JAMA Oncol. 2016;2(9):1170-1176. doi:10.1001/jamaoncol.2016.0685
Abstract

Importance  Not all women initiate clinically indicated breast cancer adjuvant treatment. It is important for clinicians to identify women at risk for noninitiation.

Objective  To determine whether complementary and alternative medicine (CAM) use is associated with decreased breast cancer chemotherapy initiation.

Design, Setting, and Participants  In this multisite prospective cohort study (the Breast Cancer Quality of Care [BQUAL] study) designed to examine predictors of breast cancer treatment initiation and adherence, 685 women younger than 70 years with nonmetastatic invasive breast cancer were recruited from Columbia University Medical Center, Kaiser Permanente Northern California, and Henry Ford Health System and enrolled between May 2006 and July 31, 2010. Overall, 306 patients (45%) were clinically indicated to receive chemotherapy per National Comprehensive Cancer Network guidelines. Participants were followed for up to 12 months.

Exposures  Baseline interviews assessed current use of 5 CAM modalities (vitamins and/or minerals, herbs and/or botanicals, other natural products, mind-body self-practice, mind-body practitioner-based practice). CAM use definitions included any use, dietary supplement use, mind-body use, and a CAM index summing the 5 modalities.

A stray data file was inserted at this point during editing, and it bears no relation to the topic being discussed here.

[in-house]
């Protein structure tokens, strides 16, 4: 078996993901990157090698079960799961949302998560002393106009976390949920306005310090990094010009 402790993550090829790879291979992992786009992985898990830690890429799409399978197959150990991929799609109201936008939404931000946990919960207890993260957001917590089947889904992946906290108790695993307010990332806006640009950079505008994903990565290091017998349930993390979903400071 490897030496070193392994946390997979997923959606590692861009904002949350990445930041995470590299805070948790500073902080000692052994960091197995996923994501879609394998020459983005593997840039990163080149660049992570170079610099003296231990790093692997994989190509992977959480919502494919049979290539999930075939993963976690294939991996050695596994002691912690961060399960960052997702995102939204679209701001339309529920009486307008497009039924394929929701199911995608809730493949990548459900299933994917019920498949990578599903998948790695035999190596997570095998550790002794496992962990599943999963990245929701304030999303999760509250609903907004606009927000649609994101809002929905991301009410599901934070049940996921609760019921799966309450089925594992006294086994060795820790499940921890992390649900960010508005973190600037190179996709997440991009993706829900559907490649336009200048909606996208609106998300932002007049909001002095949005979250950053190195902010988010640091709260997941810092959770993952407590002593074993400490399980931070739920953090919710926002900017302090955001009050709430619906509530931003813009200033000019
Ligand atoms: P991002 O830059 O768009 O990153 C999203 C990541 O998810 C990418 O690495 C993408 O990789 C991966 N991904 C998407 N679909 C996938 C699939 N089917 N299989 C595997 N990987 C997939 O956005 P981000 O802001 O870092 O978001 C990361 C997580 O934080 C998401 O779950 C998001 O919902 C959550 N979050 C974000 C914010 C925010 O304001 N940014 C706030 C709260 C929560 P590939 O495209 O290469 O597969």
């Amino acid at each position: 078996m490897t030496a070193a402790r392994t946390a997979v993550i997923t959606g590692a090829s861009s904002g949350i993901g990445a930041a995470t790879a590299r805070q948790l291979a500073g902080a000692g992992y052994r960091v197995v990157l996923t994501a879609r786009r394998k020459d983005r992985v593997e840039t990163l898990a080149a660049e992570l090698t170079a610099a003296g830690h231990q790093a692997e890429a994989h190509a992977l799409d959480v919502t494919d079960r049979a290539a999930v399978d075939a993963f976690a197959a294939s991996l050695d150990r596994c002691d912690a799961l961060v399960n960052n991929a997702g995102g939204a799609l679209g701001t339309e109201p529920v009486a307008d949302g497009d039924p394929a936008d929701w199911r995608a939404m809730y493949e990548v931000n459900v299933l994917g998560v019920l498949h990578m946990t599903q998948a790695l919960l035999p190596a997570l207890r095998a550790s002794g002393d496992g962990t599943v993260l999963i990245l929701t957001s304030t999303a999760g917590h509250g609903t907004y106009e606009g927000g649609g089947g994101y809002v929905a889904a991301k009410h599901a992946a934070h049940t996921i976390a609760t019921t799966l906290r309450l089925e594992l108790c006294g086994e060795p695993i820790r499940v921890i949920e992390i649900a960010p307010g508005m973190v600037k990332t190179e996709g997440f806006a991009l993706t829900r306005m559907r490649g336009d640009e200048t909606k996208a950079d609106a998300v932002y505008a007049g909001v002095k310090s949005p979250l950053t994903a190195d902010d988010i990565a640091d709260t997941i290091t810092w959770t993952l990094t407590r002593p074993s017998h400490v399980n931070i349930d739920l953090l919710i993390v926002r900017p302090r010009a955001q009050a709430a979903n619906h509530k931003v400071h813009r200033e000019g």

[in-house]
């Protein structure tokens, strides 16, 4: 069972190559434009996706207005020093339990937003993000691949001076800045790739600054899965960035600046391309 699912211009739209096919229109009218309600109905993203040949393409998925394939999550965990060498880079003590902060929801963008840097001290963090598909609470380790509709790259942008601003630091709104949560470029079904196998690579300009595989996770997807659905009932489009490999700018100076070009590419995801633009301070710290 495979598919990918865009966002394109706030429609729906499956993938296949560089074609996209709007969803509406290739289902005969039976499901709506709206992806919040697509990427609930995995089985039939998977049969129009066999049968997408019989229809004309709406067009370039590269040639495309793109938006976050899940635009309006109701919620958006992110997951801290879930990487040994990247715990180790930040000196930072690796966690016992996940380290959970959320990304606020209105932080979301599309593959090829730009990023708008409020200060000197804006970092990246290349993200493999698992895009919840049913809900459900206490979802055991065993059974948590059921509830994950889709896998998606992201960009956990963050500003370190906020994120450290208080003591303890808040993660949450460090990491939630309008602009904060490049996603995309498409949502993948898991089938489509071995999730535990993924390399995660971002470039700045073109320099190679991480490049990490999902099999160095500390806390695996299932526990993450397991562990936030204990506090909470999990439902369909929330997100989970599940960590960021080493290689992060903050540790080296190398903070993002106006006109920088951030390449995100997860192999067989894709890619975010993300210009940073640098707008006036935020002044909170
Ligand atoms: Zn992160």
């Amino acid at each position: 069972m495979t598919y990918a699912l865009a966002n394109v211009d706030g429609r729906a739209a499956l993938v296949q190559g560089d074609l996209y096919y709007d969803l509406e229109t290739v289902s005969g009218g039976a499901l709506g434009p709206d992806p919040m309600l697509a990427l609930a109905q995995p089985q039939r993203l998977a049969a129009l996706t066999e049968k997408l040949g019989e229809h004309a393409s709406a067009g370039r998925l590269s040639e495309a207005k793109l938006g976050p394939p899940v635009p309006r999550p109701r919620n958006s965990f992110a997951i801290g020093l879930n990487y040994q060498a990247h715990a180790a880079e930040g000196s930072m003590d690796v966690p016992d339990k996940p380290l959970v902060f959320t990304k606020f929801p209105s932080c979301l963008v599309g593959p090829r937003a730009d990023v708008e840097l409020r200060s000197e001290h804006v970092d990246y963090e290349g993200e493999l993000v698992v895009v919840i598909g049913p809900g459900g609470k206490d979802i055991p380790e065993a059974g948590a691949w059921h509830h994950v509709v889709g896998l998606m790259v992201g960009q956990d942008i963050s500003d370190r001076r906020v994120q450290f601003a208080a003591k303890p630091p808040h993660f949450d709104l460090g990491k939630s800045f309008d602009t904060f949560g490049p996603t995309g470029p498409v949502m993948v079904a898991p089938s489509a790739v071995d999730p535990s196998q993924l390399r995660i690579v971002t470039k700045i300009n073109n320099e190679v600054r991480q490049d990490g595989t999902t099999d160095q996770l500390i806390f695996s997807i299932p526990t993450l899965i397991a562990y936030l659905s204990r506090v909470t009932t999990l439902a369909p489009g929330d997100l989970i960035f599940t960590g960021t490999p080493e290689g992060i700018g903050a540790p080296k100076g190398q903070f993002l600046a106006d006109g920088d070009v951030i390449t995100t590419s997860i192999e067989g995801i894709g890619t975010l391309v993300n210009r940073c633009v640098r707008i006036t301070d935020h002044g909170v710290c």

Main Outcomes and Measures  Chemotherapy initiation was assessed via self-report up to 12 months after baseline. Multivariable logistic regression models examined a priori hypotheses testing whether CAM use was associated with chemotherapy initiation, adjusting for demographic and clinical covariates, and delineating groups by age and chemotherapy indication.

Results  A cohort of 685 women younger than 70 years (mean age, 59 years; median age, 59 years) with nonmetastatic invasive breast cancer were recruited and followed for up to 12 months to examine predictors of breast cancer treatment initiation. Baseline CAM use was reported by 598 women (87%). Chemotherapy was initiated by 272 women (89%) for whom chemotherapy was indicated, compared with 135 women (36%) for whom chemotherapy was discretionary. Among women for whom chemotherapy was indicated, dietary supplement users and women with high CAM index scores were less likely than nonusers to initiate chemotherapy (odds ratio [OR], 0.16; 95% CI, 0.03-0.51; and OR per unit, 0.64; 95% CI, 0.46-0.87, respectively). Use of mind-body practices was not related to chemotherapy initiation (OR, 1.45; 95% CI, 0.57-3.59). There was no association between CAM use and chemotherapy initiation among women for whom chemotherapy was discretionary.